In St. Louis, everybody is friendly and gracious to visitors. If your team loses, they say, “Better luck next year,” while thinking, “Fat chance. Our Cards are anointed by Branch Rickey and washed in Bob Gibson’s sweat.” At Dodger Stadium, it’s friendly, too, unless you wear a Giants jersey in the parking lot. Then “Pulp Fiction” breaks out.

The Dodgers manager is Donnie Baseball. L.A. does nicknames, like an owner who’s Magic. The Cards manager is, come on, you remember, it’s Mike — sound it out — ma…THEE…nee. Before succeeding Emperor Tony La Russa I, Matheny played 1,305 games, won four gold gloves and never did one memorable thing. Baseball said, “Who? This guy’s never even managed in the minors?” The Cards said, “He’s the next baseball genius.” So far, the Cards don’t look wrong.

This season, the Cards had so many pitching injuries they had to call on seven pitchers age 21 to 24 with a combined 6-8 career record. No problem: farm system. Young Shelby Miller, Michael Wacha, Joe Kelly, Kevin Siegrist, Seth Maness, Carlos Martinez and Trevor Rosenthal are easy to identity. They’re the ones you can’t hit. Their average fastball speed is, “Thanks for coming.”

When the Dodgers have a pitching problem, they solve it the Lotus Land way — they go to Rodeo Drive and buy the biggest baubles. If you’re a free agent who may not be not worth the money, long term, but you’re valuable today (Greinke, $147 million), Stan wants to talk to you. If you’ve only pitched on the opposite side of the planet, you’re perfect (Hyun-Jin Ryu, $36 million). If your team can’t afford you, you’re probably a Dodger already (Ricky Nolasco).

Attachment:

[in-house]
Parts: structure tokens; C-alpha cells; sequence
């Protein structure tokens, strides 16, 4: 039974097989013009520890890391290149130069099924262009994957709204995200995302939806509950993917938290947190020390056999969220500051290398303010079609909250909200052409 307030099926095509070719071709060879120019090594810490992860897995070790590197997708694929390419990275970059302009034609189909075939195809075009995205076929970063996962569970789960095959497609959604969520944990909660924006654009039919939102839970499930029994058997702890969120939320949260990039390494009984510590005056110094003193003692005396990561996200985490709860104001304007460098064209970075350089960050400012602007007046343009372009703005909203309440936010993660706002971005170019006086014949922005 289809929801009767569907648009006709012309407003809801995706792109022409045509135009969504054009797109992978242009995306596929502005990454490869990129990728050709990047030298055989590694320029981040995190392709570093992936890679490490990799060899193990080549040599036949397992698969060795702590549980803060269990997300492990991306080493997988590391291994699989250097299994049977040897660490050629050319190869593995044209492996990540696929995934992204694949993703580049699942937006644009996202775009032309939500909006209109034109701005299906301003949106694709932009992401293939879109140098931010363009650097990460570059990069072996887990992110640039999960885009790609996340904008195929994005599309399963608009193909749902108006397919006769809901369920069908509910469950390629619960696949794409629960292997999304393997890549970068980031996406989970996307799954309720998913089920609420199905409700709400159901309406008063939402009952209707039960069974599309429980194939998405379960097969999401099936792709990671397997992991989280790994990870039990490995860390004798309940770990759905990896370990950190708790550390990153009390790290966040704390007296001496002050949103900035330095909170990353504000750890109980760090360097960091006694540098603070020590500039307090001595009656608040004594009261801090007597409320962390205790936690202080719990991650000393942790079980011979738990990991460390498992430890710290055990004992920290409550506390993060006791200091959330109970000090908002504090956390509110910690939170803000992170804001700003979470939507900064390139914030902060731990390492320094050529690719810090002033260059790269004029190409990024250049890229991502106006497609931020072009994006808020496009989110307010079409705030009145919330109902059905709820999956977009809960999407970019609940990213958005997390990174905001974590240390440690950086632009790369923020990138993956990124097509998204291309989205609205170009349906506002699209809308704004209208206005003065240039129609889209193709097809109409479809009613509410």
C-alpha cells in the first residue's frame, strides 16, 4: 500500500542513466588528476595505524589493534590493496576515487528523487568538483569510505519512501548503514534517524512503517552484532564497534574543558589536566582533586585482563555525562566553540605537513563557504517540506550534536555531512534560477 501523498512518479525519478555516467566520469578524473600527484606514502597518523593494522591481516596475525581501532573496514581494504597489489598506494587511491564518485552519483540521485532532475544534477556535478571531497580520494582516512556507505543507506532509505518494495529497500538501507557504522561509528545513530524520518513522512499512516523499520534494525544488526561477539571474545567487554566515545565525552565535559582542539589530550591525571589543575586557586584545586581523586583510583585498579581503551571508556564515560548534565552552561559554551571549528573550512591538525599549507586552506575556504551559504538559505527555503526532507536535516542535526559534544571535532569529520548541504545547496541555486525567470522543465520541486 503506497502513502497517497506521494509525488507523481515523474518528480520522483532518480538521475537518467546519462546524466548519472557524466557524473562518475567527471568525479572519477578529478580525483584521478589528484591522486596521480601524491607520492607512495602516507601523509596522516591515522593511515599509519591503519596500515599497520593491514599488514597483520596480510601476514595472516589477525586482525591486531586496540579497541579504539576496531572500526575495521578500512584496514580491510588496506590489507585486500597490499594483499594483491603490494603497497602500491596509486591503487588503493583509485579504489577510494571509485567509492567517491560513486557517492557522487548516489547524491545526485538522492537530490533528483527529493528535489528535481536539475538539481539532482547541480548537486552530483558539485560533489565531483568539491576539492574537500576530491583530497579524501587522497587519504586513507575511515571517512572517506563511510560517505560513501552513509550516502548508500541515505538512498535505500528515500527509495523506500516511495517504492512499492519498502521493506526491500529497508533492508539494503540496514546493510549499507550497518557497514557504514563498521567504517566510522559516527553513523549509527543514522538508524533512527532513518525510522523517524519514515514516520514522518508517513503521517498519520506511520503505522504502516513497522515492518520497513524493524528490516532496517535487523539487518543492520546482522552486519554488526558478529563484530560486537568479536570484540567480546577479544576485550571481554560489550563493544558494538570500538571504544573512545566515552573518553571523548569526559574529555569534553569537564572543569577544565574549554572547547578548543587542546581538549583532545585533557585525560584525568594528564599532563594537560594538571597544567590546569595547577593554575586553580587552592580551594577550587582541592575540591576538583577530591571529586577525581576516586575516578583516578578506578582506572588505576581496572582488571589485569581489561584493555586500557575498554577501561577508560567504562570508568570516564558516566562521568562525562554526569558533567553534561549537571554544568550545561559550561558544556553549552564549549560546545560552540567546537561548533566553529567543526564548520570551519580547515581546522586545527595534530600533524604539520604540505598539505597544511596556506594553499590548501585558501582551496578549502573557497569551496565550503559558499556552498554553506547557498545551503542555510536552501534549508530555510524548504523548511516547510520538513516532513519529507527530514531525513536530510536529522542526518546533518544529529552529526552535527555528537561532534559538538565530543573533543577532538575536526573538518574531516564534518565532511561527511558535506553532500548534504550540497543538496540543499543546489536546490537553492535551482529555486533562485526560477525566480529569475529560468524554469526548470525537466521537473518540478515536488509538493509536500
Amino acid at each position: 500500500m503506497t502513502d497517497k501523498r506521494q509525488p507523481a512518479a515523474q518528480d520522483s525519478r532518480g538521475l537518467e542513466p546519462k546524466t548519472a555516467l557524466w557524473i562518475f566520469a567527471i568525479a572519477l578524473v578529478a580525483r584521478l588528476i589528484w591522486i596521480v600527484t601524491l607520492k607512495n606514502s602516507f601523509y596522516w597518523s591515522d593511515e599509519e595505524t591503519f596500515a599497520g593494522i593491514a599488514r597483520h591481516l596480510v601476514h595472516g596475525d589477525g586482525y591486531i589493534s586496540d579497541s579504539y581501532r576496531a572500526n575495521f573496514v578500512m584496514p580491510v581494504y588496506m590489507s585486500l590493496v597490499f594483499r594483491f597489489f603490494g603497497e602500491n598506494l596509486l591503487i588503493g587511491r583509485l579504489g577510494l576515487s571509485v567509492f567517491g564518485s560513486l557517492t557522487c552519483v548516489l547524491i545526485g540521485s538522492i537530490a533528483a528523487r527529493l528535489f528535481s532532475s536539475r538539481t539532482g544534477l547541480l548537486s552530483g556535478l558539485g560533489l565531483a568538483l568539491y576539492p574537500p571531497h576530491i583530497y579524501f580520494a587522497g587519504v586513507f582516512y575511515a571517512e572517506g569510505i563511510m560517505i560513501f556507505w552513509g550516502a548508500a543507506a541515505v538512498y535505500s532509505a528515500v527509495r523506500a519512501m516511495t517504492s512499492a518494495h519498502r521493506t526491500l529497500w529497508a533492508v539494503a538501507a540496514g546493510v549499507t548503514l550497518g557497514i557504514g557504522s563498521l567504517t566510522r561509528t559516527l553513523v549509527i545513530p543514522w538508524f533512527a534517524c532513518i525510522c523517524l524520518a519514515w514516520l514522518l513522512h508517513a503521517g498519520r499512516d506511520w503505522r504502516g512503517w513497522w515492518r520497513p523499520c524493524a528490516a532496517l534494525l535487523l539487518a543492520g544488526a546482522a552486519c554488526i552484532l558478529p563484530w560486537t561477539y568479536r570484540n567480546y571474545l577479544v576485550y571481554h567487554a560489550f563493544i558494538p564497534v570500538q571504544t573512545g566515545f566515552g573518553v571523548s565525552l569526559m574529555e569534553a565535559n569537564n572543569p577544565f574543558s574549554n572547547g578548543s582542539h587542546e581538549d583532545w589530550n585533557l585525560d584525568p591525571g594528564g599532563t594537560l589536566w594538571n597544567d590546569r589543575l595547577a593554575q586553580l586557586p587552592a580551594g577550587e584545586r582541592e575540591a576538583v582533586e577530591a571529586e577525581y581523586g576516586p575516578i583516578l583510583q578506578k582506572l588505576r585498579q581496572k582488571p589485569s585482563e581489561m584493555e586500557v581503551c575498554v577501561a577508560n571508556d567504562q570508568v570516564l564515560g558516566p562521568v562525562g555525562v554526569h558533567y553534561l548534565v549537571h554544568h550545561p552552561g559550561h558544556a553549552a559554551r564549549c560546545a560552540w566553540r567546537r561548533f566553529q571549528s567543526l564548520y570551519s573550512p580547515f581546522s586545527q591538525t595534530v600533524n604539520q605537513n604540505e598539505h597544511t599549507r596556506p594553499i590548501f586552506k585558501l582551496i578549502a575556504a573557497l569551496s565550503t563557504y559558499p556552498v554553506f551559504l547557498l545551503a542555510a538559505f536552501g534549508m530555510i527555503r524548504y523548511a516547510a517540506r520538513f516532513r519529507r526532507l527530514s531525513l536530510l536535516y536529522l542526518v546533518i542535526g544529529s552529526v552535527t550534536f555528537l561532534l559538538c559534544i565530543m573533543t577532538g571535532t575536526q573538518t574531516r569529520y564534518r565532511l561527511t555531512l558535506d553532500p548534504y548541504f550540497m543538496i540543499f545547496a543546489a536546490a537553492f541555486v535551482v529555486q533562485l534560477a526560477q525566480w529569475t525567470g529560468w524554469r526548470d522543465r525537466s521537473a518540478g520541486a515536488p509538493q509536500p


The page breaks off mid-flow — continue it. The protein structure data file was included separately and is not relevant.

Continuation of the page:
The owner of the Cards is Bill DeWitt Jr., whose father owned the St. Louis Browns. Baseball is in his blood. The owner of the Dodgers is “the founder and CEO of Guggenheim Partners, LLC, a privately held global financial services firm.” What’s that? Guggenheim is where Alan Schwartz, the CEO of Bear Stearns when it blew up and ignited a world financial crisis, landed his next swell job.

St. Louis fans wear sunglasses to help them get a bead on foul balls. Dodgers fans wear sunglasses because they know Paris Hilton will.

Because Don Mattingly gambled and won by starting Kershaw in Game 4 to close out the Braves, the Dodgers rotation is in fine sequence with Greinke for Game 1 and Kershaw on regular rest for Game 2. The Cards had to burn the house for firewood to escape the Pirates, so their rotation is kind of a mess. It’s Joe Kelly, fifth starter and sometimes reliever, starting Game 1. Ace Adam Wainwright isn’t available until Game 3.

If better talent decides this NLCS, the Dodgers win. If better baseball players do, it’s the Cards. For perversity, and there’s plenty in this series, L.A. wins in six with the Cards using Kelly twice but Wainwright only once while L.A.’s Greinke and Kershaw get to work four of the first six games.

When Heartland and SoCal collide, it’s Cardinal red and Dodger blue, button up or get out your high-heel sneakers. Perfect matchup: It’s so on.